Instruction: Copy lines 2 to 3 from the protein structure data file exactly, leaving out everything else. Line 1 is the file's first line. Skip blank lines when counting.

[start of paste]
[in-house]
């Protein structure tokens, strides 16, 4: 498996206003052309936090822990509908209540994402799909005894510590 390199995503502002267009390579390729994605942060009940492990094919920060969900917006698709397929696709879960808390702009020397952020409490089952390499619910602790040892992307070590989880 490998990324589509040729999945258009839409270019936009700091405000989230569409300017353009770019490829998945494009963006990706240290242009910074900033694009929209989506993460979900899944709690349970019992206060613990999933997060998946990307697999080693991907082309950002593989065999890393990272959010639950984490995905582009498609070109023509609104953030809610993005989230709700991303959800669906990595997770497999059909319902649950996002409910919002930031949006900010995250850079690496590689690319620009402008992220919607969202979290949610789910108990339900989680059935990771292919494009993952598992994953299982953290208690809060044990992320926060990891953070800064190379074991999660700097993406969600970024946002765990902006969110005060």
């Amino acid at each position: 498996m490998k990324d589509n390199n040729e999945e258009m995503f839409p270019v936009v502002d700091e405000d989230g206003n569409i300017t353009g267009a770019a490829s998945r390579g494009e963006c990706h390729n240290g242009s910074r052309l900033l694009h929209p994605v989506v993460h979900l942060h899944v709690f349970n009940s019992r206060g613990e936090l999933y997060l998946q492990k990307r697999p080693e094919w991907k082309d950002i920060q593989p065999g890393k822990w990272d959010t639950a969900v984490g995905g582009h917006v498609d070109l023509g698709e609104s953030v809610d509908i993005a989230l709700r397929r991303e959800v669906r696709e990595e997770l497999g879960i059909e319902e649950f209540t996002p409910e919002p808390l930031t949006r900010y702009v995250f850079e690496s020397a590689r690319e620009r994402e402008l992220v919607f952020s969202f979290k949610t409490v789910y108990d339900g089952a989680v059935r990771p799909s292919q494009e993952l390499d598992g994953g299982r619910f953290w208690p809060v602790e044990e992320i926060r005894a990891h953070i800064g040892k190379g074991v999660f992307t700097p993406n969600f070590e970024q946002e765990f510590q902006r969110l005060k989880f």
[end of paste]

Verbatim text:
């Protein structure tokens, strides 16, 4: 498996206003052309936090822990509908209540994402799909005894510590 390199995503502002267009390579390729994605942060009940492990094919920060969900917006698709397929696709879960808390702009020397952020409490089952390499619910602790040892992307070590989880 490998990324589509040729999945258009839409270019936009700091405000989230569409300017353009770019490829998945494009963006990706240290242009910074900033694009929209989506993460979900899944709690349970019992206060613990999933997060998946990307697999080693991907082309950002593989065999890393990272959010639950984490995905582009498609070109023509609104953030809610993005989230709700991303959800669906990595997770497999059909319902649950996002409910919002930031949006900010995250850079690496590689690319620009402008992220919607969202979290949610789910108990339900989680059935990771292919494009993952598992994953299982953290208690809060044990992320926060990891953070800064190379074991999660700097993406969600970024946002765990902006969110005060």
């Amino acid at each position: 498996m490998k990324d589509n390199n040729e999945e258009m995503f839409p270019v936009v502002d700091e405000d989230g206003n569409i300017t353009g267009a770019a490829s998945r390579g494009e963006c990706h390729n240290g242009s910074r052309l900033l694009h929209p994605v989506v993460h979900l942060h899944v709690f349970n009940s019992r206060g613990e936090l999933y997060l998946q492990k990307r697999p080693e094919w991907k082309d950002i920060q593989p065999g890393k822990w990272d959010t639950a969900v984490g995905g582009h917006v498609d070109l023509g698709e609104s953030v809610d509908i993005a989230l709700r397929r991303e959800v669906r696709e990595e997770l497999g879960i059909e319902e649950f209540t996002p409910e919002p808390l930031t949006r900010y702009v995250f850079e690496s020397a590689r690319e620009r994402e402008l992220v919607f952020s969202f979290k949610t409490v789910y108990d339900g089952a989680v059935r990771p799909s292919q494009e993952l390499d598992g994953g299982r619910f953290w208690p809060v602790e044990e992320i926060r005894a990891h953070i800064g040892k190379g074991v999660f992307t700097p993406n969600f070590e970024q946002e765990f510590q902006r969110l005060k989880f």